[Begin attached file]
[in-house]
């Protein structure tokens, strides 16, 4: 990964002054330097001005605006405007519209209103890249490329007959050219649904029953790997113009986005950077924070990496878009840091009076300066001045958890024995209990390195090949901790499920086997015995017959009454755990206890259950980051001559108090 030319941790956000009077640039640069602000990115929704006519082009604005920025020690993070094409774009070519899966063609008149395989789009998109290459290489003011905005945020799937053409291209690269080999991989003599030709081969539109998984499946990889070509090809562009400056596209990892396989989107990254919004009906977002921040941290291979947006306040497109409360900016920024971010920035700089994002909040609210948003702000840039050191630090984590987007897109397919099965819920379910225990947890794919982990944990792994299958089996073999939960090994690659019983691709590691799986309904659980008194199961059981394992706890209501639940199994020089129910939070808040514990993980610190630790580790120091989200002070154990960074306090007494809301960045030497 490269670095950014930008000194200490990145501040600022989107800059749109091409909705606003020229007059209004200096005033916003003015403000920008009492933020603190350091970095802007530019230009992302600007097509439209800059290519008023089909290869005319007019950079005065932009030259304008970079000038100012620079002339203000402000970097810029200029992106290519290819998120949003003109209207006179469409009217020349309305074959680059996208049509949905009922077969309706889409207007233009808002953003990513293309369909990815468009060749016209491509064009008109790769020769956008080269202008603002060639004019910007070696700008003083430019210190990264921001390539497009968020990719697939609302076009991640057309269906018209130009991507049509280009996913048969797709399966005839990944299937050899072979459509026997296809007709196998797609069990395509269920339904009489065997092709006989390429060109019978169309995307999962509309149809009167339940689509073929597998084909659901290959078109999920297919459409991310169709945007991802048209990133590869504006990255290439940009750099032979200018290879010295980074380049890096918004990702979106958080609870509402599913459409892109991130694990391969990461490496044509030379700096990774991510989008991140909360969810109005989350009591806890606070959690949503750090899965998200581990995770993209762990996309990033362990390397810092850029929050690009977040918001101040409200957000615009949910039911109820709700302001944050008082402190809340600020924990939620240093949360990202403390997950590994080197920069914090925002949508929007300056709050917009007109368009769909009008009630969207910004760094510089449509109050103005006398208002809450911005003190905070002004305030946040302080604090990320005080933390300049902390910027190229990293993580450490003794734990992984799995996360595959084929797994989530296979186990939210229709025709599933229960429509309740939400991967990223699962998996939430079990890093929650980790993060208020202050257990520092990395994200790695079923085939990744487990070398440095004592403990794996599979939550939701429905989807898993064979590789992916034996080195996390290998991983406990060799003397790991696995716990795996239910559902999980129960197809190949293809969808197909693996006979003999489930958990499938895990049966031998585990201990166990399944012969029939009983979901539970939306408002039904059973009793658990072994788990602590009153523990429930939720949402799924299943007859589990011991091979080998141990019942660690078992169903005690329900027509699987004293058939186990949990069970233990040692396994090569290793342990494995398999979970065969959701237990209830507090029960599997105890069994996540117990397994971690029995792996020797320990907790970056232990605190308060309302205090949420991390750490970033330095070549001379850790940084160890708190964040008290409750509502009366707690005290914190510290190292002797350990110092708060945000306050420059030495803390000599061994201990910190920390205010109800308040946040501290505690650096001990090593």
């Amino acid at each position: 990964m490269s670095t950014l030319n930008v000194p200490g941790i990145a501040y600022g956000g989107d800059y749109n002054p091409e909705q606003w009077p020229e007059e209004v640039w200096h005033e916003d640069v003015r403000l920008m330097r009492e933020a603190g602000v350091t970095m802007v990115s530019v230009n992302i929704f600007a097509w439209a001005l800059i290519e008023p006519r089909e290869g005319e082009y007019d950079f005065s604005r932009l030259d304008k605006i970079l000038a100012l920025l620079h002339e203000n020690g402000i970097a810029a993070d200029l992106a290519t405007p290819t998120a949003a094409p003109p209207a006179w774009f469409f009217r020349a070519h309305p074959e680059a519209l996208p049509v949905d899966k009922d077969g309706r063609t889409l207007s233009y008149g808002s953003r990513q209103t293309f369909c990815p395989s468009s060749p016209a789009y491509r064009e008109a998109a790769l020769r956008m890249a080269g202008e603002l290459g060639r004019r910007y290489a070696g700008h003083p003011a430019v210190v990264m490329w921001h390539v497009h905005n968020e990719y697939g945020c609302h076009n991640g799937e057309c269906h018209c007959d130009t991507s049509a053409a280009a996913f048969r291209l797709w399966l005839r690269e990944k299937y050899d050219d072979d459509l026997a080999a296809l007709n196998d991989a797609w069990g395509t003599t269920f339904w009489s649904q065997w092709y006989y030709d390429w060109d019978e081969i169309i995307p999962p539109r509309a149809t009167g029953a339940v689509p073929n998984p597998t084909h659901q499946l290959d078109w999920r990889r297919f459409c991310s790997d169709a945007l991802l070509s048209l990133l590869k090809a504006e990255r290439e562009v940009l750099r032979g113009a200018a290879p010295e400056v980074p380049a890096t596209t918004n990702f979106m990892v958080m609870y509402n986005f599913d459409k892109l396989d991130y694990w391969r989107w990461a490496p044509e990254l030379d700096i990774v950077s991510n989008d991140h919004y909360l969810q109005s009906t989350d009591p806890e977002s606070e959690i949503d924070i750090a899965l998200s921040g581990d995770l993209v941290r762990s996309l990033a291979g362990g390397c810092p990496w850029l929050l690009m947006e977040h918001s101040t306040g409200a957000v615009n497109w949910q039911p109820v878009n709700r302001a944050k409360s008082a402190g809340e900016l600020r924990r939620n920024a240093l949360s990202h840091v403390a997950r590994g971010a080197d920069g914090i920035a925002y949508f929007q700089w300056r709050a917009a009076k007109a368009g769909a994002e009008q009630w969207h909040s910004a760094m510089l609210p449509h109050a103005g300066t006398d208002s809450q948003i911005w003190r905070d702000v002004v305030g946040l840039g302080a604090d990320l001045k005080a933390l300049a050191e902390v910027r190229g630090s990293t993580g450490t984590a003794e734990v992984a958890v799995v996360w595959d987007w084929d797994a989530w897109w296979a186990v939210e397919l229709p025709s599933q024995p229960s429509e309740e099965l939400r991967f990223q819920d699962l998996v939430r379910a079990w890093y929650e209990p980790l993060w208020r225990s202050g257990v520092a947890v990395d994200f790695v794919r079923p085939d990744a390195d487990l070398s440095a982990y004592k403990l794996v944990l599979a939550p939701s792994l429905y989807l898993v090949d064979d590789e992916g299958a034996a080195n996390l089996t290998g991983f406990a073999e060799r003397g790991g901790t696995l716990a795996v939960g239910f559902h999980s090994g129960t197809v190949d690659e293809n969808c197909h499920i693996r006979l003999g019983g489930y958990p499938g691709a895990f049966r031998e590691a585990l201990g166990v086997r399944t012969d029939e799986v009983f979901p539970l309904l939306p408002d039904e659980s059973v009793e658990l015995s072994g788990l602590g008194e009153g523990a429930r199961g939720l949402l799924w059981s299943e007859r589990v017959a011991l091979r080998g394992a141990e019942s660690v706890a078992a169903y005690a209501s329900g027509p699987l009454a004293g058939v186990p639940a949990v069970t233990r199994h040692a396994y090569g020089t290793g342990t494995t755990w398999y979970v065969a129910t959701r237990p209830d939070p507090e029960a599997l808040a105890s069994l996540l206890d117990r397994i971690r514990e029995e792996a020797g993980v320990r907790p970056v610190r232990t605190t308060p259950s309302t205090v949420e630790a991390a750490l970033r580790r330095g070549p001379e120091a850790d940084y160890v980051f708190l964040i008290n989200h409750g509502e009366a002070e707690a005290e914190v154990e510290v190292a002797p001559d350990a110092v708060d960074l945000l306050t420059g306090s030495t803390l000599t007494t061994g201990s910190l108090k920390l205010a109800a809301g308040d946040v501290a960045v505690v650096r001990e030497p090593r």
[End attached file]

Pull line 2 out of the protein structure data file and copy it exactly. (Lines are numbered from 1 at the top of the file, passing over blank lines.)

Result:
């Protein structure tokens, strides 16, 4: 990964002054330097001005605006405007519209209103890249490329007959050219649904029953790997113009986005950077924070990496878009840091009076300066001045958890024995209990390195090949901790499920086997015995017959009454755990206890259950980051001559108090 030319941790956000009077640039640069602000990115929704006519082009604005920025020690993070094409774009070519899966063609008149395989789009998109290459290489003011905005945020799937053409291209690269080999991989003599030709081969539109998984499946990889070509090809562009400056596209990892396989989107990254919004009906977002921040941290291979947006306040497109409360900016920024971010920035700089994002909040609210948003702000840039050191630090984590987007897109397919099965819920379910225990947890794919982990944990792994299958089996073999939960090994690659019983691709590691799986309904659980008194199961059981394992706890209501639940199994020089129910939070808040514990993980610190630790580790120091989200002070154990960074306090007494809301960045030497 490269670095950014930008000194200490990145501040600022989107800059749109091409909705606003020229007059209004200096005033916003003015403000920008009492933020603190350091970095802007530019230009992302600007097509439209800059290519008023089909290869005319007019950079005065932009030259304008970079000038100012620079002339203000402000970097810029200029992106290519290819998120949003003109209207006179469409009217020349309305074959680059996208049509949905009922077969309706889409207007233009808002953003990513293309369909990815468009060749016209491509064009008109790769020769956008080269202008603002060639004019910007070696700008003083430019210190990264921001390539497009968020990719697939609302076009991640057309269906018209130009991507049509280009996913048969797709399966005839990944299937050899072979459509026997296809007709196998797609069990395509269920339904009489065997092709006989390429060109019978169309995307999962509309149809009167339940689509073929597998084909659901290959078109999920297919459409991310169709945007991802048209990133590869504006990255290439940009750099032979200018290879010295980074380049890096918004990702979106958080609870509402599913459409892109991130694990391969990461490496044509030379700096990774991510989008991140909360969810109005989350009591806890606070959690949503750090899965998200581990995770993209762990996309990033362990390397810092850029929050690009977040918001101040409200957000615009949910039911109820709700302001944050008082402190809340600020924990939620240093949360990202403390997950590994080197920069914090925002949508929007300056709050917009007109368009769909009008009630969207910004760094510089449509109050103005006398208002809450911005003190905070002004305030946040302080604090990320005080933390300049902390910027190229990293993580450490003794734990992984799995996360595959084929797994989530296979186990939210229709025709599933229960429509309740939400991967990223699962998996939430079990890093929650980790993060208020202050257990520092990395994200790695079923085939990744487990070398440095004592403990794996599979939550939701429905989807898993064979590789992916034996080195996390290998991983406990060799003397790991696995716990795996239910559902999980129960197809190949293809969808197909693996006979003999489930958990499938895990049966031998585990201990166990399944012969029939009983979901539970939306408002039904059973009793658990072994788990602590009153523990429930939720949402799924299943007859589990011991091979080998141990019942660690078992169903005690329900027509699987004293058939186990949990069970233990040692396994090569290793342990494995398999979970065969959701237990209830507090029960599997105890069994996540117990397994971690029995792996020797320990907790970056232990605190308060309302205090949420991390750490970033330095070549001379850790940084160890708190964040008290409750509502009366707690005290914190510290190292002797350990110092708060945000306050420059030495803390000599061994201990910190920390205010109800308040946040501290505690650096001990090593």